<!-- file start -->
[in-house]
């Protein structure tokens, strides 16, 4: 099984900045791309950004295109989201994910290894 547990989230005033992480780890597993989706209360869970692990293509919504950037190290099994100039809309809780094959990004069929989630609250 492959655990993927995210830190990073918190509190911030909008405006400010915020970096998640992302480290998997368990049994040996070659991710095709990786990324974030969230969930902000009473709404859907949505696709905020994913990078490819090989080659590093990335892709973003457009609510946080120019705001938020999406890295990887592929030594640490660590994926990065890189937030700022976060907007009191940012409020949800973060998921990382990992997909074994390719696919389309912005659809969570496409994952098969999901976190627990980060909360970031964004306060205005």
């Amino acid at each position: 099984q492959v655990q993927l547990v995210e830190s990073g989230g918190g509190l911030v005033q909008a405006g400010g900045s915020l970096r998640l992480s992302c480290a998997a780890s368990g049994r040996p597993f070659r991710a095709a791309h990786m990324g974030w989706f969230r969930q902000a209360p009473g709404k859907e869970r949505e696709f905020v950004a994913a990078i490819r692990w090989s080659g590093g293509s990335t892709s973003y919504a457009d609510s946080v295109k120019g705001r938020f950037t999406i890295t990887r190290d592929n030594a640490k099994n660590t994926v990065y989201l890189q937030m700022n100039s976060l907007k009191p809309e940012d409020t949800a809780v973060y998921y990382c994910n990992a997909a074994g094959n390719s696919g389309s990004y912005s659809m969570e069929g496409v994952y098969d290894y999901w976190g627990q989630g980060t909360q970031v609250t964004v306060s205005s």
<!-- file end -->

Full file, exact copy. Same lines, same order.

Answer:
[in-house]
């Protein structure tokens, strides 16, 4: 099984900045791309950004295109989201994910290894 547990989230005033992480780890597993989706209360869970692990293509919504950037190290099994100039809309809780094959990004069929989630609250 492959655990993927995210830190990073918190509190911030909008405006400010915020970096998640992302480290998997368990049994040996070659991710095709990786990324974030969230969930902000009473709404859907949505696709905020994913990078490819090989080659590093990335892709973003457009609510946080120019705001938020999406890295990887592929030594640490660590994926990065890189937030700022976060907007009191940012409020949800973060998921990382990992997909074994390719696919389309912005659809969570496409994952098969999901976190627990980060909360970031964004306060205005």
């Amino acid at each position: 099984q492959v655990q993927l547990v995210e830190s990073g989230g918190g509190l911030v005033q909008a405006g400010g900045s915020l970096r998640l992480s992302c480290a998997a780890s368990g049994r040996p597993f070659r991710a095709a791309h990786m990324g974030w989706f969230r969930q902000a209360p009473g709404k859907e869970r949505e696709f905020v950004a994913a990078i490819r692990w090989s080659g590093g293509s990335t892709s973003y919504a457009d609510s946080v295109k120019g705001r938020f950037t999406i890295t990887r190290d592929n030594a640490k099994n660590t994926v990065y989201l890189q937030m700022n100039s976060l907007k009191p809309e940012d409020t949800a809780v973060y998921y990382c994910n990992a997909a074994g094959n390719s696919g389309s990004y912005s659809m969570e069929g496409v994952y098969d290894y999901w976190g627990q989630g980060t909360q970031v609250t964004v306060s205005s």